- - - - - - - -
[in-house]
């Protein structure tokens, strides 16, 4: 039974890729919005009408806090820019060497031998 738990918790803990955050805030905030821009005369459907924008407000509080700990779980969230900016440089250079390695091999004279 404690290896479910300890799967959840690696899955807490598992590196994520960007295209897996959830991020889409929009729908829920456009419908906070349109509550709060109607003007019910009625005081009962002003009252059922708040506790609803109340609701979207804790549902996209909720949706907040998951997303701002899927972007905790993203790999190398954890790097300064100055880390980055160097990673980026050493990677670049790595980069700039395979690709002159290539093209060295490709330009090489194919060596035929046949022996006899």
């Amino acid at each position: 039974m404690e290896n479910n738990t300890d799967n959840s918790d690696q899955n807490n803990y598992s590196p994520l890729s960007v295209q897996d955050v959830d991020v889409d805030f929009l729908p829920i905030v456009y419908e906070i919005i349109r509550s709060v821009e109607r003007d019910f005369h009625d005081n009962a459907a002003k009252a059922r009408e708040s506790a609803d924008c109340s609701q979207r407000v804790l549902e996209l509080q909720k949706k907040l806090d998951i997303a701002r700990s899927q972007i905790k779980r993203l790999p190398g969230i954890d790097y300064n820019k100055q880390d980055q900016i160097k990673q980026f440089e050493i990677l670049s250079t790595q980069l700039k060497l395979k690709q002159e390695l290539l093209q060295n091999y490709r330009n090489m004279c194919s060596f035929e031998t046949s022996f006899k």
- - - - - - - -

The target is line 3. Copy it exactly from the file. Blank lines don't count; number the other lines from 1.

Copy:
């Amino acid at each position: 039974m404690e290896n479910n738990t300890d799967n959840s918790d690696q899955n807490n803990y598992s590196p994520l890729s960007v295209q897996d955050v959830d991020v889409d805030f929009l729908p829920i905030v456009y419908e906070i919005i349109r509550s709060v821009e109607r003007d019910f005369h009625d005081n009962a459907a002003k009252a059922r009408e708040s506790a609803d924008c109340s609701q979207r407000v804790l549902e996209l509080q909720k949706k907040l806090d998951i997303a701002r700990s899927q972007i905790k779980r993203l790999p190398g969230i954890d790097y300064n820019k100055q880390d980055q900016i160097k990673q980026f440089e050493i990677l670049s250079t790595q980069l700039k060497l395979k690709q002159e390695l290539l093209q060295n091999y490709r330009n090489m004279c194919s060596f035929e031998t046949s022996f006899k």